Modeling Pavement Temperature for Use in Binder Oxidation Models and Pavement Performance Prediction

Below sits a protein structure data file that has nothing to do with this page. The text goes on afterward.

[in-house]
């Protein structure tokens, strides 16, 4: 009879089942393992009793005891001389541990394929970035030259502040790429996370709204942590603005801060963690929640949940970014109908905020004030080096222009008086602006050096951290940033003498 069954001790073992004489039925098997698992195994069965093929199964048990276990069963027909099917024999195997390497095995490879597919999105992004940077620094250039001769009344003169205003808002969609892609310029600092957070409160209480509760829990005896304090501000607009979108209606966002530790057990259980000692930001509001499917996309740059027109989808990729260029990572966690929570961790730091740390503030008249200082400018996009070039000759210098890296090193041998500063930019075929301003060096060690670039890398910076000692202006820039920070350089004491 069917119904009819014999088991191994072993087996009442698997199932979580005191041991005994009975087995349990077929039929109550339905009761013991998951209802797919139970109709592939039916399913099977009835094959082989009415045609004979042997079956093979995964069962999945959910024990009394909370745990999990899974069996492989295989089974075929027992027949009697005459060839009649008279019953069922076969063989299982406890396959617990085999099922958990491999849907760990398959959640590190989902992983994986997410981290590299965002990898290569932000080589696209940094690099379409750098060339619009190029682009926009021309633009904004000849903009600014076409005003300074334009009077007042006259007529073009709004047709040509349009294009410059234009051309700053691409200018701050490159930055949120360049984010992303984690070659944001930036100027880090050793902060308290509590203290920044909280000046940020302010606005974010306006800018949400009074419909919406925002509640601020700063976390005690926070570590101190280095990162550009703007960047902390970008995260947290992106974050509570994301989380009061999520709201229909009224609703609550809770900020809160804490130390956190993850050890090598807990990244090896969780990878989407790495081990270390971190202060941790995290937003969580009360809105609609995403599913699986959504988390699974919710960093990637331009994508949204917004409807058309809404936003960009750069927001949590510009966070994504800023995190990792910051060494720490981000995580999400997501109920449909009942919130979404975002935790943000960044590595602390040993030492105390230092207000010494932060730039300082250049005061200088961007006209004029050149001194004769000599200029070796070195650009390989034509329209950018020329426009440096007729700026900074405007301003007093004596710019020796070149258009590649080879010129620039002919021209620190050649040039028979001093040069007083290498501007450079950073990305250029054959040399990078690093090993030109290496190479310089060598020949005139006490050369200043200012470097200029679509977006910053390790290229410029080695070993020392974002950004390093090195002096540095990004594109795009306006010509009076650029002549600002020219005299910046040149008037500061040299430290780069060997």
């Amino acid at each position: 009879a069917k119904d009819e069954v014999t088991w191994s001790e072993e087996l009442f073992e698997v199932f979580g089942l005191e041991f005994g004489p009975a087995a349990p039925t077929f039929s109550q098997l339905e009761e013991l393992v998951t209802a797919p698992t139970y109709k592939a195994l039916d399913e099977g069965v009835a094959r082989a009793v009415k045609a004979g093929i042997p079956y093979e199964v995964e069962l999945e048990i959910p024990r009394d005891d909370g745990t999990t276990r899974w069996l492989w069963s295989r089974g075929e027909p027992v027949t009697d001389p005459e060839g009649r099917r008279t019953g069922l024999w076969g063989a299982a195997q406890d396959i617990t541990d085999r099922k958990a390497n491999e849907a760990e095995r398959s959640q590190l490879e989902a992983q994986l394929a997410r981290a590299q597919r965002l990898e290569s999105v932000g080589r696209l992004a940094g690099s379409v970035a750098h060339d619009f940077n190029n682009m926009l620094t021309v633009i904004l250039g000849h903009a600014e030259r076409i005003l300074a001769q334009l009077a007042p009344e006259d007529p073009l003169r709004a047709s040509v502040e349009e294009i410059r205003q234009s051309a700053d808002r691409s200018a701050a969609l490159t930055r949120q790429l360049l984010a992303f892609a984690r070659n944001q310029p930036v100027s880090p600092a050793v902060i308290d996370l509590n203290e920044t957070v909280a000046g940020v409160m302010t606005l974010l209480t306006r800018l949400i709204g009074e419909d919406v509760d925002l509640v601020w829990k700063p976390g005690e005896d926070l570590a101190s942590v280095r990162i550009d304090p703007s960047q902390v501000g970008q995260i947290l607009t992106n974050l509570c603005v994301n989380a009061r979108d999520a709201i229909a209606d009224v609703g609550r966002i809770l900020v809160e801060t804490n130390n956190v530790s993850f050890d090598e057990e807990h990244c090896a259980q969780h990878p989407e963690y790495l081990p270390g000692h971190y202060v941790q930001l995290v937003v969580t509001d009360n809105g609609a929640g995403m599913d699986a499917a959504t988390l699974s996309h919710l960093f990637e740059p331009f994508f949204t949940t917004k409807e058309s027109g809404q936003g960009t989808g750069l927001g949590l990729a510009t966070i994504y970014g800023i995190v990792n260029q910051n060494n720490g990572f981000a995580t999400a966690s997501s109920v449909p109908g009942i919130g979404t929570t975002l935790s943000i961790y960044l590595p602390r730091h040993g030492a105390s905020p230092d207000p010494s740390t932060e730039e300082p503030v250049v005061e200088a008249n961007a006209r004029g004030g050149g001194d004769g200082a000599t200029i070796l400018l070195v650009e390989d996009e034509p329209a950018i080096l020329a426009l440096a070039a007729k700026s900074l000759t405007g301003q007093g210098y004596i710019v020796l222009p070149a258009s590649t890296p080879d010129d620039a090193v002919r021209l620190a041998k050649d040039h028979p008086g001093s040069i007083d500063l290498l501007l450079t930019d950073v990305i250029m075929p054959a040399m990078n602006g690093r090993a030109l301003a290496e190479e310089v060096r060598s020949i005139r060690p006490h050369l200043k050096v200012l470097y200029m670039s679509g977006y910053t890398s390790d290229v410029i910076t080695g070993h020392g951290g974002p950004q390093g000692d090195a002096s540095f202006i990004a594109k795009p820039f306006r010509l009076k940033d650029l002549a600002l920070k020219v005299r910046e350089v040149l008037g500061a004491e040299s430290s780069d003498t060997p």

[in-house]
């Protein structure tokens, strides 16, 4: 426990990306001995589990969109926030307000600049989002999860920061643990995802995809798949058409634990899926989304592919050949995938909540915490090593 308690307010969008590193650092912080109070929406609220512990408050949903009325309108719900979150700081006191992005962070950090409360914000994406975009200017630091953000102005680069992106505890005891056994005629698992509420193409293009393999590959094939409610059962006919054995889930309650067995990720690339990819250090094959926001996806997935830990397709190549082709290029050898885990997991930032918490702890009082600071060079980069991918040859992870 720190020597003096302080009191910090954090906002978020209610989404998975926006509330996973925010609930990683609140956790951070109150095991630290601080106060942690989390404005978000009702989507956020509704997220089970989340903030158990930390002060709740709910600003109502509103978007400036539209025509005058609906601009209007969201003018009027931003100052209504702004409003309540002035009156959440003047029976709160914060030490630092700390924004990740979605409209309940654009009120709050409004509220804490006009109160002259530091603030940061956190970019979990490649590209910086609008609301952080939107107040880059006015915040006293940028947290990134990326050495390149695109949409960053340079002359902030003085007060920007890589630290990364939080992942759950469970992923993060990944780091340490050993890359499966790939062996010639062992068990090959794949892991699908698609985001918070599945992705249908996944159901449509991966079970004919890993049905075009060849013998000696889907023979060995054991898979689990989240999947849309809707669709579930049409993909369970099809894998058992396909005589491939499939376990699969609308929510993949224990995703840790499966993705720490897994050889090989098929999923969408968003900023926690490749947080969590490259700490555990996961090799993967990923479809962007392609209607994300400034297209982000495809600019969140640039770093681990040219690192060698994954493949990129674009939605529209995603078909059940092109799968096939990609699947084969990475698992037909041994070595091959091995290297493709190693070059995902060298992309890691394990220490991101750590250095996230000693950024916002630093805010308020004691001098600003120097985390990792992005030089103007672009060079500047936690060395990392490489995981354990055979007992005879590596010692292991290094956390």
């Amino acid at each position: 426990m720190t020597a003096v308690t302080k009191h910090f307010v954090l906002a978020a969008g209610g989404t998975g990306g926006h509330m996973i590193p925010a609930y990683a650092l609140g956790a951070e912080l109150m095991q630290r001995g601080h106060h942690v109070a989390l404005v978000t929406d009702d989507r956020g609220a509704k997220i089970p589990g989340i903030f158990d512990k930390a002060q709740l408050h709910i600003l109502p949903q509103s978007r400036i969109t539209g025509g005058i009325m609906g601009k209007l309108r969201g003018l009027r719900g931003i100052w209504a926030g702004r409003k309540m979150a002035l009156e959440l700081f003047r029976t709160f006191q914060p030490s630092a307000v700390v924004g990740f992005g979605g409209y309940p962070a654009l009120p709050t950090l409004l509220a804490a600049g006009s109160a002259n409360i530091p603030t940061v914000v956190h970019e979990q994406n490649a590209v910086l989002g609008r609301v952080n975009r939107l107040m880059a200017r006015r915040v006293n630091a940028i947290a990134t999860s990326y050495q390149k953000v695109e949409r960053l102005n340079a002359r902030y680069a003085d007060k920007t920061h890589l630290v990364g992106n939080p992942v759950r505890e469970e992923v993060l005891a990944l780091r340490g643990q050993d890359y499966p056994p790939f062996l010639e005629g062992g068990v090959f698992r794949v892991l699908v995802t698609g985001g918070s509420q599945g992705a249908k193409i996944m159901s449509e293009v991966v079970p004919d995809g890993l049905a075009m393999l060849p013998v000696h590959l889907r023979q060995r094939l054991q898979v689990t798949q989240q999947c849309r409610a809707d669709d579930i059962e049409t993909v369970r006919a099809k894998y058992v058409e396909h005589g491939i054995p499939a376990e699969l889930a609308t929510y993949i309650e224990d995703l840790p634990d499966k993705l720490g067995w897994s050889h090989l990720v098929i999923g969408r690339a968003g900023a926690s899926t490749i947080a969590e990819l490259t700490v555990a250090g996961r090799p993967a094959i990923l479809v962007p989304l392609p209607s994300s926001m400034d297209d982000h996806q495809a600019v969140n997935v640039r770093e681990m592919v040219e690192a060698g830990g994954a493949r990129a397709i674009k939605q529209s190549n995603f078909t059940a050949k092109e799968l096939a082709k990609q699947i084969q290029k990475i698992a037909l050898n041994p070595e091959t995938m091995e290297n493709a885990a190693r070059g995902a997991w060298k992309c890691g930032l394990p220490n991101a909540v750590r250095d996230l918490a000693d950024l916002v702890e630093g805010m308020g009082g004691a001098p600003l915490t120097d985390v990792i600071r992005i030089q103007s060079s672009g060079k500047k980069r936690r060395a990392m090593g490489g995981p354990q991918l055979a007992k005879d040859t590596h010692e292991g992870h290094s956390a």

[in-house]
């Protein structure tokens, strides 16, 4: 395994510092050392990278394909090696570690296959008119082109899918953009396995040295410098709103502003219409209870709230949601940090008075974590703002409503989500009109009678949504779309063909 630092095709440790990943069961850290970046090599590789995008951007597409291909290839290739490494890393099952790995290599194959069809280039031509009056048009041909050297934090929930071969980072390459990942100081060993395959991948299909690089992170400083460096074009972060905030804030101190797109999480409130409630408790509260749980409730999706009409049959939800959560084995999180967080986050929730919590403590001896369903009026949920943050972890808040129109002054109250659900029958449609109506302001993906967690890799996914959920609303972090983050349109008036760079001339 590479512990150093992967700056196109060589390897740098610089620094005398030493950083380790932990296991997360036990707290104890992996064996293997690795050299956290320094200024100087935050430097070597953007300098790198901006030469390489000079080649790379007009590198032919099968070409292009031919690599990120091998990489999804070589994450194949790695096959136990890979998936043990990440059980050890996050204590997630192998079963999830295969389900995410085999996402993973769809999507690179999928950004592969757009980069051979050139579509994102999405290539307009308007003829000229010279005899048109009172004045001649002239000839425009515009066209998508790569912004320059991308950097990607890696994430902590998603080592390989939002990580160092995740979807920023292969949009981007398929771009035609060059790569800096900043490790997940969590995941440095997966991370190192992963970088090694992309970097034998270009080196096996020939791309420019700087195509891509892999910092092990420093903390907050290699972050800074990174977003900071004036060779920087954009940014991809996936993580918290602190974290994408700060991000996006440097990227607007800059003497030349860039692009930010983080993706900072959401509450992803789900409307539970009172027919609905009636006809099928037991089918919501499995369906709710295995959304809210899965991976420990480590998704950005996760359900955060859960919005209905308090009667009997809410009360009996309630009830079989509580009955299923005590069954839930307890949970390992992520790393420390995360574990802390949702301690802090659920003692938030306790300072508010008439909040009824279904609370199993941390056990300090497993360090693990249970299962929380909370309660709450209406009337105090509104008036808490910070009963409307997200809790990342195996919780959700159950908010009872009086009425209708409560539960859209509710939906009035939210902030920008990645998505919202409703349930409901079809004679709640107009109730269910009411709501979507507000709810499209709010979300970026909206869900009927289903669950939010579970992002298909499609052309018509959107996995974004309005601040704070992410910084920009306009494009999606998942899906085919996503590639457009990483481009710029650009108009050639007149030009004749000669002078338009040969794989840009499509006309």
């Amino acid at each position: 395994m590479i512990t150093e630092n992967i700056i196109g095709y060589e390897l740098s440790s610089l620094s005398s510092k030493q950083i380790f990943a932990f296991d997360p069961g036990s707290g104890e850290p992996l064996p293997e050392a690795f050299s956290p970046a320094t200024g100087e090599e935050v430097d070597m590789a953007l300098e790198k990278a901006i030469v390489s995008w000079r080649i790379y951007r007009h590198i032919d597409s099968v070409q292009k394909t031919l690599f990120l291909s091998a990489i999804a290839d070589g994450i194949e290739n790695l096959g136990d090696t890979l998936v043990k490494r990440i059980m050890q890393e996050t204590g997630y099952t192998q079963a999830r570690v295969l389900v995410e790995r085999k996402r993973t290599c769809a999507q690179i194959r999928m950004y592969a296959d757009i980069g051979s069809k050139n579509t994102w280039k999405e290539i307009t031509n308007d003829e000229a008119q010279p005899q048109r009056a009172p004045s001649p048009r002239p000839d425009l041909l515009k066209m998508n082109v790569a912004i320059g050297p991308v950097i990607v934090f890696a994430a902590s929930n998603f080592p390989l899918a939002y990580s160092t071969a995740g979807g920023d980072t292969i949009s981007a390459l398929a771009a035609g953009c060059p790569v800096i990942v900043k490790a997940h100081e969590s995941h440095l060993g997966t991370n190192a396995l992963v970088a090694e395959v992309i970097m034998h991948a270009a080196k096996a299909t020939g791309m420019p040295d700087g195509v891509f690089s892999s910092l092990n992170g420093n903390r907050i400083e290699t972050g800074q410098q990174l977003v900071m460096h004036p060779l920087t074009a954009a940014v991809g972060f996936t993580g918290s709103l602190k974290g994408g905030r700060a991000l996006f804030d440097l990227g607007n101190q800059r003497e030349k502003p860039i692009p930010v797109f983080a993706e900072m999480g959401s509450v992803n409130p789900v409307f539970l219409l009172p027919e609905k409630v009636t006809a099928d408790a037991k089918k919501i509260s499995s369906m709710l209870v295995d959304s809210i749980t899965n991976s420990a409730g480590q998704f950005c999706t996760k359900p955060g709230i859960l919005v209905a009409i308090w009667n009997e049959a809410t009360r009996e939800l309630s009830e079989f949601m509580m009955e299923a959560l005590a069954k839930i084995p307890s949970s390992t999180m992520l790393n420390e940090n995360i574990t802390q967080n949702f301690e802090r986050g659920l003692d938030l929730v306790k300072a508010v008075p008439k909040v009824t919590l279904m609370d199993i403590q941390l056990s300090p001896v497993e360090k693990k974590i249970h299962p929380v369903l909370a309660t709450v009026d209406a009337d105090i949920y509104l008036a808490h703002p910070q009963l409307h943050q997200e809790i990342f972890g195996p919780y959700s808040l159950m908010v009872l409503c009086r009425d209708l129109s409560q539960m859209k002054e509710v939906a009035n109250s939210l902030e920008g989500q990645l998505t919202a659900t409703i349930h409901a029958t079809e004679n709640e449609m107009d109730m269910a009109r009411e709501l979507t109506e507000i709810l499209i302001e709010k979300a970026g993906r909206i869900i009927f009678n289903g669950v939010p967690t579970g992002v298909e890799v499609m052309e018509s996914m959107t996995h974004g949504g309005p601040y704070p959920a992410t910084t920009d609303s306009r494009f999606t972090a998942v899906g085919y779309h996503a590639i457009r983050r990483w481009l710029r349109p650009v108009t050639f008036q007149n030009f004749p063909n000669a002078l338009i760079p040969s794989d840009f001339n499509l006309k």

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The ability to accurately predict pavement temperature variation with time and depth is critical to calculating binder oxidation in pavements, understanding asphalt material behavior, and predicting pavement performance. In this work, an improved one-dimensional model, coupled with methods to obtain model-required climate data from available databases and optimization of site-specific pavement parameters was developed to calculate hourly pavement temperatures nationwide. Hourly solar radiation and daily average wind speed were obtained from existing databases. Hourly air temperatures were interpolated using a daily air temperature pattern developed from time-series analysis and commonly recorded daily maximum and minimum air temperatures. Parameter estimation identified three critical site-specific pavement parameters: the albedo, the difference between the emissivity and absorption coefficient, and the absorption coefficient. The values of these parameters, optimized at 29 pavement sites nationwide based on the average hourly absolute error objective function, appear to correlate with climatic patterns, suggesting that these parameters be interpolated based on climate. The temperature model, proposed data sources, and site-specific pavement parameters provided calculations that agreed well with experimental measurements. 2011 American Society of Civil Engineers.